BOTTOM LINE: It’s nearly impossible to not have a good time at Rock of Ages.
Maybe it was the Blue Moon in my hand. Maybe it was my appreciation for self-aware theatre that doesnâ€™t take itself too seriously. It couldâ€™ve been that songs like “Don’t Stop Believin'” remind me of college. Or maybe it was that everyone on stage seemed to be having so much fun. Whatever the reason, I really enjoyed myself at Rock of Ages, the silly new juke-box musical playing at the Brooks Atkinson Theatre.
Rock of Ages is a tribute to hair metal with a loosely-developed story that serves as the forum for a concert covering songs by Bon Jovi, Whitesnake, Poison and others. The theater has a concert vibe from the moment you enter and you can grab a beer before you walk through the backlit haze on your way to your seat. Then sit back and relax as narrator Lonny (Michael Jarvis) takes you on the journey of a local L.A. bar and concert venue on the verge of being torn down by conservative German developers who want to rid the Sunset Strip of its grungy, rocker edge.
Enter the players: future rocker and dreamer Dave (Constantine Maroulis), naive actress Sherrie from Kansas (Amy Spanger, played by understudy Savannah Wise when I saw the show), famous rock star Stacee Jaxx (James Carpinello), bar owner Dennis (Adam Dannheisser), hippie protester Regina (Lauren Molina), and the ensemble who play a plethora of roles including bar patrons, bar employees, rockers and strippers. The small but mighty cast of 15 covers major ground as they rock the stage for two and half energetic hours.Hair metal is strangely conducive to live musical theatre and the cast and creative team of Rock of Ages do a fantastic job retaining the integrity of the genre while making it appropriate for theatrical presentation. I mean, hair metal is somewhat showy in its own right, so visually, the concept translates with ease on a big Broadway stage. But I hadn’t realized just how musical songs like “We Built this City” and “Every Rose Has Its Thorn” actually are. The cast successfully walks the fine line of rocking out and making it all sound great. And with smart orchestrations and a competent band, the Brooks Atkinson rocks hard with a clear, perfectly leveled sound the entire time. Rock of Ages’ sound design is unparalleled. I don’t know how they can make every note and every spoken word so crisp and balanced.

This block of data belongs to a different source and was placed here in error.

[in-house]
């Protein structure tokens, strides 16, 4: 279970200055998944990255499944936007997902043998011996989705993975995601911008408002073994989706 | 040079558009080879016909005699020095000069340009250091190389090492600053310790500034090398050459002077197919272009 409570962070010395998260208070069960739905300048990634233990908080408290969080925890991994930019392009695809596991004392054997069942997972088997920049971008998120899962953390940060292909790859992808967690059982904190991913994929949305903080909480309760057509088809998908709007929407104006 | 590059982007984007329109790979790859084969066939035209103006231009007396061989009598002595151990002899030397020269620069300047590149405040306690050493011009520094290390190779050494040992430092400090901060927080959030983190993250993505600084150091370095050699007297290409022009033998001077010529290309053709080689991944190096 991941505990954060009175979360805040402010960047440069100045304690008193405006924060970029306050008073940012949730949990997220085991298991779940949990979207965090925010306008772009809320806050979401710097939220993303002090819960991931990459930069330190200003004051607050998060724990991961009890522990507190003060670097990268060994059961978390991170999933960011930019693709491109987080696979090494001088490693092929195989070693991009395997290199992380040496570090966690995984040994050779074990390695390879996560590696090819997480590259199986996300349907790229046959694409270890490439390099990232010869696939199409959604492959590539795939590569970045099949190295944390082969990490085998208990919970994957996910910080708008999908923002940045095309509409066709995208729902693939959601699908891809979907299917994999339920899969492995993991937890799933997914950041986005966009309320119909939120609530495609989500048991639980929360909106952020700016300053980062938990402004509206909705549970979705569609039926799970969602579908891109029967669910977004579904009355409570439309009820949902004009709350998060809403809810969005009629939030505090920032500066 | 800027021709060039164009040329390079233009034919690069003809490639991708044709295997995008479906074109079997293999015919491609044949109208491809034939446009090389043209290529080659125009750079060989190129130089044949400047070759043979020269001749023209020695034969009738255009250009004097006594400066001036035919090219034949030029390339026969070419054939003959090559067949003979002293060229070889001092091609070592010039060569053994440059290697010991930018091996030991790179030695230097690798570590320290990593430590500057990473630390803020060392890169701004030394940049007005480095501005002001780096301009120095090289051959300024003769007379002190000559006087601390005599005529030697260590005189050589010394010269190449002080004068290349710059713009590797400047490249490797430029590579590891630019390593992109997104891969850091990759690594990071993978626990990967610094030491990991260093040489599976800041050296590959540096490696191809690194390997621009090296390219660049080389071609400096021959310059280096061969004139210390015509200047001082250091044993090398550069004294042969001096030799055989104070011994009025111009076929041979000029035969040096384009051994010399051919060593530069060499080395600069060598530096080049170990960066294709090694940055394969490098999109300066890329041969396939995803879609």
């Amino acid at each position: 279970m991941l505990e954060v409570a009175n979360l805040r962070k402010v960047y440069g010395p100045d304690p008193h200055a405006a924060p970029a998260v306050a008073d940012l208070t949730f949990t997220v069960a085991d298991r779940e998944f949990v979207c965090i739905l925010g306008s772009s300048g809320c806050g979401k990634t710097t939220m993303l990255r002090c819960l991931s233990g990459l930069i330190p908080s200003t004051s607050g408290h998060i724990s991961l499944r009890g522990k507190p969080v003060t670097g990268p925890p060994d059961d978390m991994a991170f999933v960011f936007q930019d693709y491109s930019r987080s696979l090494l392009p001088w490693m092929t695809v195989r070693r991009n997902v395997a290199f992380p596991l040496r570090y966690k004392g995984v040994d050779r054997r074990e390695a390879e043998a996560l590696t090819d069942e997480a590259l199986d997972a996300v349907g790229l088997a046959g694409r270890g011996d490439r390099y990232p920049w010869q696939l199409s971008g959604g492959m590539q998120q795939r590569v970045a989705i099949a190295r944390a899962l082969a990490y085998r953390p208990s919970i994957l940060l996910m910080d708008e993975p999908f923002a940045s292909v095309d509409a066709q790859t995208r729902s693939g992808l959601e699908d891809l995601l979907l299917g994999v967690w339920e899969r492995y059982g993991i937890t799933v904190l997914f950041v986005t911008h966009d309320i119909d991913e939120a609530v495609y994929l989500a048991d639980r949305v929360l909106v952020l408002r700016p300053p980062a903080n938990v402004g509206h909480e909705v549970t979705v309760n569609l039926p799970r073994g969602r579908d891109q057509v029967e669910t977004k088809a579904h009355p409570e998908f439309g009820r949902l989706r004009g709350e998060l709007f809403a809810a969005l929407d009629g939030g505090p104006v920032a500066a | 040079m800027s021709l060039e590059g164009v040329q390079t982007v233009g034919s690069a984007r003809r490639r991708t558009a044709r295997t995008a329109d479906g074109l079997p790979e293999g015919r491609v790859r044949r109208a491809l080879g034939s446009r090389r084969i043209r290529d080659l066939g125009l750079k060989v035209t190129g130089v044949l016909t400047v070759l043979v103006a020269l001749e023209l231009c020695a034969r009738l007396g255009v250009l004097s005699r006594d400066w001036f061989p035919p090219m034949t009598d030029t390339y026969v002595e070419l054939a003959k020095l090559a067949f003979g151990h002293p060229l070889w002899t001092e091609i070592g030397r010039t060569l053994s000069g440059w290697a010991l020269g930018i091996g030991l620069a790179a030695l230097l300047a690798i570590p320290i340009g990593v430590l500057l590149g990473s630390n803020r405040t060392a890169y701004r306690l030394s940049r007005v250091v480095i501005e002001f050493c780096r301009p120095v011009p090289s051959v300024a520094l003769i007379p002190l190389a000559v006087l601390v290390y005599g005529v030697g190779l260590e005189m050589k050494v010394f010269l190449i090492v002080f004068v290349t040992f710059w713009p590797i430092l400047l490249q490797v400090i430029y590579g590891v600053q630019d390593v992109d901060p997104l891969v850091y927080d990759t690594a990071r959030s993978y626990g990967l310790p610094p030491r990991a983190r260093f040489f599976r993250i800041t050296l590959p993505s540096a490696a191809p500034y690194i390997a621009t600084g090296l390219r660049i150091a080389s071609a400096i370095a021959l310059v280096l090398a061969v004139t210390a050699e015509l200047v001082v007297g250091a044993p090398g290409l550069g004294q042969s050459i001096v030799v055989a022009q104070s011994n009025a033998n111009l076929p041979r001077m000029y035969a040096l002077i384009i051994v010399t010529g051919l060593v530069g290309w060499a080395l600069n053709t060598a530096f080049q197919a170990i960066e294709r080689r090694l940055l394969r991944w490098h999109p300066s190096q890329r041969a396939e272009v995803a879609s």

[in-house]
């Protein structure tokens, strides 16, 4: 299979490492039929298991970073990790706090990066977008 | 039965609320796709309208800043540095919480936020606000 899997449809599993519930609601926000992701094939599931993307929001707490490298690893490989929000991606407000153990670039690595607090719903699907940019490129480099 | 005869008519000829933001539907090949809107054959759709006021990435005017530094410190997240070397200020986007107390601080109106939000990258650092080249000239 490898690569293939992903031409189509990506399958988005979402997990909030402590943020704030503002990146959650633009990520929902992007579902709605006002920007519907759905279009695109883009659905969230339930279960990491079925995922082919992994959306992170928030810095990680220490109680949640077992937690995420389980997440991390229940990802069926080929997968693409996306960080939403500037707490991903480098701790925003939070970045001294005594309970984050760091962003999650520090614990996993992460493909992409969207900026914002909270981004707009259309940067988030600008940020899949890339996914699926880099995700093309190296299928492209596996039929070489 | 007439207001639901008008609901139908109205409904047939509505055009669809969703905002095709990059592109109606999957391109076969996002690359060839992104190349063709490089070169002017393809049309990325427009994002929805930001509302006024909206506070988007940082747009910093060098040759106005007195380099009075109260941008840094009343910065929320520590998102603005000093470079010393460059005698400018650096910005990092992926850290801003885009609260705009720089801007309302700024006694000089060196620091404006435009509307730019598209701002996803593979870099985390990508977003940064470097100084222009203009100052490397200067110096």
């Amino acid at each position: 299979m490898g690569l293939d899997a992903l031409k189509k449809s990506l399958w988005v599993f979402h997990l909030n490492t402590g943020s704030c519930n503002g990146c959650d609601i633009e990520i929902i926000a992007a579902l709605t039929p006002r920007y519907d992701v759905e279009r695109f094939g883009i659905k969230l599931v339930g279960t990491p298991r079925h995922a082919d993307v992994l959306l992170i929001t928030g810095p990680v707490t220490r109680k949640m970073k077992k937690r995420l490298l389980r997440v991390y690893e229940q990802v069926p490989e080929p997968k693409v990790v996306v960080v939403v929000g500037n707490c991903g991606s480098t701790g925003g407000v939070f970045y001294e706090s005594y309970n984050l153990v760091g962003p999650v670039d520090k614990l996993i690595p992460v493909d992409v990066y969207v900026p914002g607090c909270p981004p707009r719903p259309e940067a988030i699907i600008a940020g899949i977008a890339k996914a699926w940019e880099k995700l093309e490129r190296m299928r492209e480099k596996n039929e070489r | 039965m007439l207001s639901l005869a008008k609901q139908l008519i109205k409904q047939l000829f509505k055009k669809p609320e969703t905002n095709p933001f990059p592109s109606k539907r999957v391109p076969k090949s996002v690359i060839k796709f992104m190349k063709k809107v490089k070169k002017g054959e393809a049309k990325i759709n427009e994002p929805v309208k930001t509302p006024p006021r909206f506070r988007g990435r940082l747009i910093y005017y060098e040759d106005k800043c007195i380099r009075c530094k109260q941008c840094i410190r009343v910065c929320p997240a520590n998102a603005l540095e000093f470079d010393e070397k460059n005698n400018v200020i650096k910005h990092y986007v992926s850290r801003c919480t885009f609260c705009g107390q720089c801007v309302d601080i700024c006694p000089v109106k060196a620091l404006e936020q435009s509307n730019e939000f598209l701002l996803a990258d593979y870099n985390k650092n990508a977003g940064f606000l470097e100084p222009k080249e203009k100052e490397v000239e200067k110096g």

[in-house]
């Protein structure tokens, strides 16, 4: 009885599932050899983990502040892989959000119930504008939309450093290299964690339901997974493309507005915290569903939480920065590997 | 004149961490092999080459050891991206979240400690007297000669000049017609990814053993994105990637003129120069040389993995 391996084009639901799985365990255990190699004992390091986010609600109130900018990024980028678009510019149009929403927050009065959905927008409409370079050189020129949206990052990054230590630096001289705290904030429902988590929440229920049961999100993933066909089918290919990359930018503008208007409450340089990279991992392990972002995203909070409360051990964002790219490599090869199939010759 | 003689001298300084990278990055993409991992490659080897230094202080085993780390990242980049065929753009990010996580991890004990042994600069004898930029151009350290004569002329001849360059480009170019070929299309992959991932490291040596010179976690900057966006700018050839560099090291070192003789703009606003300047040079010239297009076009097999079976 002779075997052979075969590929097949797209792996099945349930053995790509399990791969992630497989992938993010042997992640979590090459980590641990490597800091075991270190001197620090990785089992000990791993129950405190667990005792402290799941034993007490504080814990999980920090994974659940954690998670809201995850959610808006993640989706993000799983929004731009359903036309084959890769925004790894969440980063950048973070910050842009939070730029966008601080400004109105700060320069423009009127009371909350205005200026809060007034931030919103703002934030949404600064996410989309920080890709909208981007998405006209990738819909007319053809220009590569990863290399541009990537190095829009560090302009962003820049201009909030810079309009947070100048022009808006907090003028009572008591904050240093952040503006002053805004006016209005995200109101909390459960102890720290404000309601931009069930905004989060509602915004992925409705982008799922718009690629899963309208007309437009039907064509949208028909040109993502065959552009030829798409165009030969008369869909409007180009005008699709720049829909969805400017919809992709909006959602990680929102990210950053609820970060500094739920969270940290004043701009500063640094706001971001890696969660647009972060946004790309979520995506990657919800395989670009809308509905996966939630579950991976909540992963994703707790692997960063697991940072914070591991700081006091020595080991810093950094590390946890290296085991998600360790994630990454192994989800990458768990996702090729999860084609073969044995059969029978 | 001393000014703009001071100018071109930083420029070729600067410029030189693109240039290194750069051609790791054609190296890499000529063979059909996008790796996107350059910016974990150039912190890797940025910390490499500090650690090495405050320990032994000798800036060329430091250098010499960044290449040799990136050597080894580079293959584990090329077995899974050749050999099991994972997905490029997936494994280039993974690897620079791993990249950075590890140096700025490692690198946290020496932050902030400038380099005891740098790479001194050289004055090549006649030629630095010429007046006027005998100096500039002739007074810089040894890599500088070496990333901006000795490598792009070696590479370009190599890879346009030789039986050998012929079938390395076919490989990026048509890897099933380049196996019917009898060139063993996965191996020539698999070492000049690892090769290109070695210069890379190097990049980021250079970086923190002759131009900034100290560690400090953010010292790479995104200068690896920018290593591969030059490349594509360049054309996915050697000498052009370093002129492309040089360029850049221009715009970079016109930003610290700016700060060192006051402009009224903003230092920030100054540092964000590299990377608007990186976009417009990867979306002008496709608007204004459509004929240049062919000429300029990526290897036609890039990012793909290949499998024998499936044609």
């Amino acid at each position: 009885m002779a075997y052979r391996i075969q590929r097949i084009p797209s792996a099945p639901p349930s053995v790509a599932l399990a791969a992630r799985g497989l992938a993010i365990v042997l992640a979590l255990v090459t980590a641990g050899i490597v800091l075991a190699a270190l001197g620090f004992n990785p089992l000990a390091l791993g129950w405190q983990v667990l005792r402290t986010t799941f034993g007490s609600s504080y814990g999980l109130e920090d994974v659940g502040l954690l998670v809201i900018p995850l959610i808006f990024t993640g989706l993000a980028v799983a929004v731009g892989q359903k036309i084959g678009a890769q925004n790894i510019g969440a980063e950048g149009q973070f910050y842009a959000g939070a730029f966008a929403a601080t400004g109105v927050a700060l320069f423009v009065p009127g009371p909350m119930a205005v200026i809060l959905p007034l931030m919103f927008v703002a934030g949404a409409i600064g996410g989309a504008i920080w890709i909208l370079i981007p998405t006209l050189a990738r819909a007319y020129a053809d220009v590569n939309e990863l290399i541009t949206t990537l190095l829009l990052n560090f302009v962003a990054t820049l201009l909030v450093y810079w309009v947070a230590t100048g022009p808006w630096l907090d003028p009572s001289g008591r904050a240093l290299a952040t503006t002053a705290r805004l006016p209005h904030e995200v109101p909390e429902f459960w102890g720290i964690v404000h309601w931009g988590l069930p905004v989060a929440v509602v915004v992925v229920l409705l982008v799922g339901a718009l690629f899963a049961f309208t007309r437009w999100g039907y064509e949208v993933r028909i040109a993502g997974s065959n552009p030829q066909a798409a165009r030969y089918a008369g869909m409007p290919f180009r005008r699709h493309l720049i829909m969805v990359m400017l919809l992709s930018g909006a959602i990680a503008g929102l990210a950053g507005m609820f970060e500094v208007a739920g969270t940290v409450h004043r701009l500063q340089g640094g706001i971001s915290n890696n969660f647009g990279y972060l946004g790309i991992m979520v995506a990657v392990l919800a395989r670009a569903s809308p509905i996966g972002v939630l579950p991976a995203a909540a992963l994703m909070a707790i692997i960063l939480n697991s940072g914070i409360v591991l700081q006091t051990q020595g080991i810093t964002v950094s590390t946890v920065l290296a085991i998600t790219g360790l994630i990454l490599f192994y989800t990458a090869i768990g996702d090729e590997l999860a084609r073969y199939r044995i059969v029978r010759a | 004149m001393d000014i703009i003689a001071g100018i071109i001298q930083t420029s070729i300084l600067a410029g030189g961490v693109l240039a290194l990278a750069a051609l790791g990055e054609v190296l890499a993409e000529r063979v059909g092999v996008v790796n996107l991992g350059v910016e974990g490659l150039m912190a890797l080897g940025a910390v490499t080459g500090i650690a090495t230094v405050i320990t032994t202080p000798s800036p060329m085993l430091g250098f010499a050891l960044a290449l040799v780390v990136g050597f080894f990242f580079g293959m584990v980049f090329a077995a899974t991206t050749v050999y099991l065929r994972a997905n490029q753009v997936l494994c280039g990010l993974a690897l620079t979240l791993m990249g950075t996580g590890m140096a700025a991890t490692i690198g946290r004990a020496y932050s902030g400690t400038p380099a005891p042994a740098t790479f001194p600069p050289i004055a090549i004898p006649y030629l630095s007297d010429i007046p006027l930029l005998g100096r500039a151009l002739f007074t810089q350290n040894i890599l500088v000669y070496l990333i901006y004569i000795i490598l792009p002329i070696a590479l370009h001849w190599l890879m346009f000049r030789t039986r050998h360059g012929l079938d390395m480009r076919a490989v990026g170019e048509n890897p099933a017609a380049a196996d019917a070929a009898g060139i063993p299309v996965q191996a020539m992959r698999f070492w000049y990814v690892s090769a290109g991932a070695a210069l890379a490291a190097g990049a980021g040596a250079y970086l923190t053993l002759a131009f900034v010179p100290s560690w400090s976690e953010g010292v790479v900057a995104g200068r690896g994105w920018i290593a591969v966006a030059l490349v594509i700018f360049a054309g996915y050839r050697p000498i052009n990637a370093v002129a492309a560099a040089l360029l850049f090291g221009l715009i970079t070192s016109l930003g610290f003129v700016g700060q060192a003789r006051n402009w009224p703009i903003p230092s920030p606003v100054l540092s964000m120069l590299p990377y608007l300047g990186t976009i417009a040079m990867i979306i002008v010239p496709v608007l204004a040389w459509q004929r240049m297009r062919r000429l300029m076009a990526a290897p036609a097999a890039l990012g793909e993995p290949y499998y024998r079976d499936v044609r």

Rock of Ages doesn’t try to break new ground or offer thought-provoking theatre. It’s pretty clear from the start that it’s about the entertainment and the fun. The story is a vehicle for the music, and for jokes that range from crass toilet humor to dry, self-deprecating wit. And everyone is on the ride together. The fourth wall is frequently broken as Lonny talks directly to the audience and Iâ€™m sure the show frequently turns into a sing-along by the end, as it did the night I saw it.
Kristin Hanggiâ€™s direction keeps the excitement up and Kelly Devineâ€™s choreography keeps the rhythm pulsing. With the untra-clichÃ©d ’80s rocker vibe created by the set and costume designers (Beowulf Boritt and Gregory Gale respectively), itâ€™s hard not to indulge and enjoy the ridiculousness that was the hair metal rock scene.
Rock of Ages first played in LA, then off-Broadway before it opened on Broadway in April. I am willing to bet that whatever the size of the theater and whatever the crowd on any given night, this show has always made people happy. And sometimes thatâ€™s enough of a bottom line to validate a ticket price. If cheap laughs donâ€™t thrill you or you canâ€™t stand this music, you should probably avoid Rock of Ages. Also, if youâ€™re generally only impressed by classical theatre, this might not be the show for you, as it’s intentionally lowbrow. Iâ€™d recommend it highly though, for anyone looking for escapism. Rock of Ages appeals to a wide demographic, itâ€™s probably fitting for most people between the ages of 14-65 from anywhere in the world.Â Itâ€™s not the most sophisticated Broadway offering to be sure, but it promises an enjoyable two-and-a-half hours.
Rock of Ages plays at the Brooks Atkinson Theatre, 256 W. 47th St. Performances are Mon, Tue, and Thu-Fri 8 PM, Sat 2 and 8 PM, and Sun 2 and 7 PM. Tickets are $61-$121. Get half off a full-price ticket with promo code FLAG09 through July 7. To purchase tickets visit ticketmaster.com, and for show info visit rockofagesmusical.com.